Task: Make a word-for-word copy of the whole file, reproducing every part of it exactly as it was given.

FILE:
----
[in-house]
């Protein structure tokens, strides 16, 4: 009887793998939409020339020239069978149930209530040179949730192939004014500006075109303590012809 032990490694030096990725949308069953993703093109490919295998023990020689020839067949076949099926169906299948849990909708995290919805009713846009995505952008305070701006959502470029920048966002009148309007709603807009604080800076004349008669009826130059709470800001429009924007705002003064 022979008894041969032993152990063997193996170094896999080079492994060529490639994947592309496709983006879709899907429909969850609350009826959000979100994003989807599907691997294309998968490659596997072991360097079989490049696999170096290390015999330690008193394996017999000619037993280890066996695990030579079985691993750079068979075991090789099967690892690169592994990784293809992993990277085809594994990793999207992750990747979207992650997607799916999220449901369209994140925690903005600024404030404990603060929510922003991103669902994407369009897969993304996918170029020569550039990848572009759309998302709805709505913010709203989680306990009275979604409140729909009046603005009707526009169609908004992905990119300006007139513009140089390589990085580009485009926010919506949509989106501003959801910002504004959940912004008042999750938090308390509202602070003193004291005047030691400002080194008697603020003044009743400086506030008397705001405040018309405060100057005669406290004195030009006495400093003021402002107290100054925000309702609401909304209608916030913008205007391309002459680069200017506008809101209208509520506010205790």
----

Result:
[in-house]
């Protein structure tokens, strides 16, 4: 009887793998939409020339020239069978149930209530040179949730192939004014500006075109303590012809 032990490694030096990725949308069953993703093109490919295998023990020689020839067949076949099926169906299948849990909708995290919805009713846009995505952008305070701006959502470029920048966002009148309007709603807009604080800076004349008669009826130059709470800001429009924007705002003064 022979008894041969032993152990063997193996170094896999080079492994060529490639994947592309496709983006879709899907429909969850609350009826959000979100994003989807599907691997294309998968490659596997072991360097079989490049696999170096290390015999330690008193394996017999000619037993280890066996695990030579079985691993750079068979075991090789099967690892690169592994990784293809992993990277085809594994990793999207992750990747979207992650997607799916999220449901369209994140925690903005600024404030404990603060929510922003991103669902994407369009897969993304996918170029020569550039990848572009759309998302709805709505913010709203989680306990009275979604409140729909009046603005009707526009169609908004992905990119300006007139513009140089390589990085580009485009926010919506949509989106501003959801910002504004959940912004008042999750938090308390509202602070003193004291005047030691400002080194008697603020003044009743400086506030008397705001405040018309405060100057005669406290004195030009006495400093003021402002107290100054925000309702609401909304209608916030913008205007391309002459680069200017506008809101209208509520506010205790």